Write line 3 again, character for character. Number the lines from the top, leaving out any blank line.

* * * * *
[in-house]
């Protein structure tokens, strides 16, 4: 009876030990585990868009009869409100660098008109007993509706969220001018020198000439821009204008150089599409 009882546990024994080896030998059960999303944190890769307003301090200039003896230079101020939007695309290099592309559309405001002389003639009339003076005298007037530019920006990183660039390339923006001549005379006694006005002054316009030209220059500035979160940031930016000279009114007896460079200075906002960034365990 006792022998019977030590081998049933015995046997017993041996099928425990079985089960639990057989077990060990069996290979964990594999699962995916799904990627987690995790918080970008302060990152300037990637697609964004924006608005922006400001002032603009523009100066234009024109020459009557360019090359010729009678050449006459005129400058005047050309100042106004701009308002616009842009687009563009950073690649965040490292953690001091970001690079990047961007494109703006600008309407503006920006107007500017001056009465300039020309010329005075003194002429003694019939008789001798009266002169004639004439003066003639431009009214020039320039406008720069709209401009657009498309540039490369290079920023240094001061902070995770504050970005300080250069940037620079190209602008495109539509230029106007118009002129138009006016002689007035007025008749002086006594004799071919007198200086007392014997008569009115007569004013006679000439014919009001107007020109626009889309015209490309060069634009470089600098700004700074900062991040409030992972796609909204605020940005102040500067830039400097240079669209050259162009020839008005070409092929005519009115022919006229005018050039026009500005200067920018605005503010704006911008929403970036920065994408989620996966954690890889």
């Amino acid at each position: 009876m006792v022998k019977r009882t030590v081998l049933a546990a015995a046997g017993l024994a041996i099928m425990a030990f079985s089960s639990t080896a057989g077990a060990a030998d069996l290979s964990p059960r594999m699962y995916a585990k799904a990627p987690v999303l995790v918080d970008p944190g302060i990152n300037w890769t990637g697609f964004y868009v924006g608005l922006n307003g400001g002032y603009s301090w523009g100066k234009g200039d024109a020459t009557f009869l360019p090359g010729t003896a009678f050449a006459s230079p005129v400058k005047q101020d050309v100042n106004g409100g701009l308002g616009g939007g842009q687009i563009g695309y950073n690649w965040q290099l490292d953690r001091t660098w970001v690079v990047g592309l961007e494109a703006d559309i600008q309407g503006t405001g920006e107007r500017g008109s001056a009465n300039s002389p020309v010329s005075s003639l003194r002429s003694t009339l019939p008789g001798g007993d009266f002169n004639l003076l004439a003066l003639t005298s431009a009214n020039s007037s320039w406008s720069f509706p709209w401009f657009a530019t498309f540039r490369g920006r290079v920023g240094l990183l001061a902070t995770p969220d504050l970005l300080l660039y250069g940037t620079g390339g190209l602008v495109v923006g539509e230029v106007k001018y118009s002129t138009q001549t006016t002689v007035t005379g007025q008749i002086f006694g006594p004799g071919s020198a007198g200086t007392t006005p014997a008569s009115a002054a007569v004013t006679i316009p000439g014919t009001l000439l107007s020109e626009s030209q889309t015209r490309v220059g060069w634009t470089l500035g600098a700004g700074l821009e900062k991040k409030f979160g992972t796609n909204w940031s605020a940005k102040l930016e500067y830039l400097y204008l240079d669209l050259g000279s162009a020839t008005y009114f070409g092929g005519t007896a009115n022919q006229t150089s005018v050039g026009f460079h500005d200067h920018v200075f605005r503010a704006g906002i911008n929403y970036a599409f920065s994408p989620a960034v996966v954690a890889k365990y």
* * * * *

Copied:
């Amino acid at each position: 009876m006792v022998k019977r009882t030590v081998l049933a546990a015995a046997g017993l024994a041996i099928m425990a030990f079985s089960s639990t080896a057989g077990a060990a030998d069996l290979s964990p059960r594999m699962y995916a585990k799904a990627p987690v999303l995790v918080d970008p944190g302060i990152n300037w890769t990637g697609f964004y868009v924006g608005l922006n307003g400001g002032y603009s301090w523009g100066k234009g200039d024109a020459t009557f009869l360019p090359g010729t003896a009678f050449a006459s230079p005129v400058k005047q101020d050309v100042n106004g409100g701009l308002g616009g939007g842009q687009i563009g695309y950073n690649w965040q290099l490292d953690r001091t660098w970001v690079v990047g592309l961007e494109a703006d559309i600008q309407g503006t405001g920006e107007r500017g008109s001056a009465n300039s002389p020309v010329s005075s003639l003194r002429s003694t009339l019939p008789g001798g007993d009266f002169n004639l003076l004439a003066l003639t005298s431009a009214n020039s007037s320039w406008s720069f509706p709209w401009f657009a530019t498309f540039r490369g920006r290079v920023g240094l990183l001061a902070t995770p969220d504050l970005l300080l660039y250069g940037t620079g390339g190209l602008v495109v923006g539509e230029v106007k001018y118009s002129t138009q001549t006016t002689v007035t005379g007025q008749i002086f006694g006594p004799g071919s020198a007198g200086t007392t006005p014997a008569s009115a002054a007569v004013t006679i316009p000439g014919t009001l000439l107007s020109e626009s030209q889309t015209r490309v220059g060069w634009t470089l500035g600098a700004g700074l821009e900062k991040k409030f979160g992972t796609n909204w940031s605020a940005k102040l930016e500067y830039l400097y204008l240079d669209l050259g000279s162009a020839t008005y009114f070409g092929g005519t007896a009115n022919q006229t150089s005018v050039g026009f460079h500005d200067h920018v200075f605005r503010a704006g906002i911008n929403y970036a599409f920065s994408p989620a960034v996966v954690a890889k365990y």